40 Years After the Gold Standard – The Consequences to the Economy

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40 Years After the Gold Standard - The Consequences to the EconomyYou may not remember that forty years ago the United States left the gold standard in favor of a fiat currency whose value is based on simply the faith in and credit of the U.S. government. This defiant move that shook the world monetary and financial systems resulted from a little known secret that you are probably unaware of, as are most other people.

In the paragraphs that follow, you will come to understand not only the dark secret that caused the U.S. to abandon the gold standard, but also the terrible consequences that have impacted the economy in the forty years that followed.

Why Did the U.S. Leave the Gold Standard?

The U.S. banking system hides a little known, even dirty, secret that forced the United States to abandon the gold standard back in 1971. The dollar was backed up by gold ounces valued at $35 in paper money until 1971. This helped to keep the value of the dollar incredibly stable, as gold and silver are the only consistent real forms of money that have always held their value over the long term, throughout all history.

The gold standard should have limited the number of paper dollars that existed to the amount of gold reserves in U.S. government vaults.

The secret is that banks and the Federal Reserve have the power to create more money out of thin air. This is called the fractional reserve banking system.

In 1971, banks and the Fed had conspired together to create many more dollars than the U.S. government could comfortably back up with the gold that they physically owned. That year, France and Great Britain called Uncle Sam’s bluff and demanded that the U.S. exchange its paper dollars for gold at the set rate of $35 per ounce.

The U.S. under President Nixon refused to relinquish all of its valuable gold for the oversupplied U.S. dollars that foreign governments held. So Richard Nixon did the only thing that he could do in this particular situation and abandoned the gold standard in order to protect and maintain the country’s true wealth, its still vast gold reserves.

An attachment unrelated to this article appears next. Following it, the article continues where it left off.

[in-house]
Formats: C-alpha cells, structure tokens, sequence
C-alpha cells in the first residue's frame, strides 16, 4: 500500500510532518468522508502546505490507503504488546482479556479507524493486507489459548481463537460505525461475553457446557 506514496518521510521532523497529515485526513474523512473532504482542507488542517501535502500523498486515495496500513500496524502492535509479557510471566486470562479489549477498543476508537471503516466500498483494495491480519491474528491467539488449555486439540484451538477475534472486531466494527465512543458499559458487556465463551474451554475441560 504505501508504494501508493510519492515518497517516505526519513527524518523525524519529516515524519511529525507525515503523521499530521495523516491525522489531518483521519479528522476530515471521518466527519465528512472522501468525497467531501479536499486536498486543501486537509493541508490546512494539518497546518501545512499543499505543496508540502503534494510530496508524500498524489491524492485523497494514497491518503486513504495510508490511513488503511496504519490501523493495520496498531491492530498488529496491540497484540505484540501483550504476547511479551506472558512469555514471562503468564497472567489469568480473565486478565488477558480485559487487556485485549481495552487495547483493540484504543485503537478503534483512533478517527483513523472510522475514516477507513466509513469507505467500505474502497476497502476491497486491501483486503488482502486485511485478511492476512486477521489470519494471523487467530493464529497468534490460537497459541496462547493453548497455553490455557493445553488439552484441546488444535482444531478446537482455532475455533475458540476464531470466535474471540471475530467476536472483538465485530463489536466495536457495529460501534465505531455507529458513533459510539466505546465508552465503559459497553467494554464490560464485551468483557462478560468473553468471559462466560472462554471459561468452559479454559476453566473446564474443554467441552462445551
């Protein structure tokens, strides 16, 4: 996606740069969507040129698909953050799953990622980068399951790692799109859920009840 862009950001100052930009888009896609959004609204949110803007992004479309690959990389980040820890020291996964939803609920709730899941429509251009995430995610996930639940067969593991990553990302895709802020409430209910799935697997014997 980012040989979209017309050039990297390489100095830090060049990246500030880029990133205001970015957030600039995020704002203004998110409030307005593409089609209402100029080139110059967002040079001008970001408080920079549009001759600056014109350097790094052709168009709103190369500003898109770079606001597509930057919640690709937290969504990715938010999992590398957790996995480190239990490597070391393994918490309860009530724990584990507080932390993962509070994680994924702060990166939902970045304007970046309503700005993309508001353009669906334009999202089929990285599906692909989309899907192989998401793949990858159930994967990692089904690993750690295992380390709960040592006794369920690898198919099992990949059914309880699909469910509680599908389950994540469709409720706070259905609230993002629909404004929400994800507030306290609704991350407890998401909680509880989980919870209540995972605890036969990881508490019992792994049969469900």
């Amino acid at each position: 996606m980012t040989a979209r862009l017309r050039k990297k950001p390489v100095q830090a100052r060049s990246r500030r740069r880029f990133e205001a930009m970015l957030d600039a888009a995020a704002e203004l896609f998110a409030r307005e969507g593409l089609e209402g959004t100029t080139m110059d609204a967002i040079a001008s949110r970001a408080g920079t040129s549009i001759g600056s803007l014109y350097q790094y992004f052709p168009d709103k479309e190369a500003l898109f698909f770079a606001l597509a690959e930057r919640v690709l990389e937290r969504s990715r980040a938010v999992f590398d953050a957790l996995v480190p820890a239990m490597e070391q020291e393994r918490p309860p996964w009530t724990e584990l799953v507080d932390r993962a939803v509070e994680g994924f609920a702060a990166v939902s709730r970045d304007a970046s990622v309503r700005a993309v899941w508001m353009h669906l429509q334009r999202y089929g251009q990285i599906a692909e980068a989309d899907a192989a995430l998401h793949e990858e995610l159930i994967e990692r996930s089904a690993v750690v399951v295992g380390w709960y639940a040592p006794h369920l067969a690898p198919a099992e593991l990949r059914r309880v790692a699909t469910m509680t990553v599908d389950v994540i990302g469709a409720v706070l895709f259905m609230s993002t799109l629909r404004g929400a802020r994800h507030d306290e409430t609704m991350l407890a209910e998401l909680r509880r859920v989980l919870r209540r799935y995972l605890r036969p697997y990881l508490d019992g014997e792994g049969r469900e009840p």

What Have the Consequences Been Forty Years Later?

Thanks to President Nixon’s move, the United States can still claim to have the world’s largest gold reserves at more than eight thousand metric tons. Unfortunately for the national economy, there were terrible consequences that resulted from turning your money into worthless green paper.

Since that fateful day forty years ago when your dollars ceased to be exchangeable for gold and became only empty promises from an increasingly debt strapped government, you have seen a terrible and devastating decline in the standard of living for the vast majority of Americans. Read on to see how this single event created historic inflation, minimum wages and jobs that have actually declined against the higher cost of living, runaway housing and gasoline prices, lower personal savings rates, and a decline in the real purchasing power of your dollar in general.

Inflation Since 1971

The best way to measure the change in inflation is to look at a good inflation calculator. The U.S. inflation calculator tells you that an item that you purchased in 1971 for $100 would cost you $557.83 in 2011. That is a rate of inflation of 457.8% in forty years. That may not sound like much, but when you average it out over forty years, it gives you an average annual inflation rate of over eleven percent per year.

These numbers are based on the government’s official rates of inflation formulas too, and are not at all inflated to compensate for the tricks that the government has routinely employed to disguise real inflation rates in the U.S.

Minimum Wages Since 1971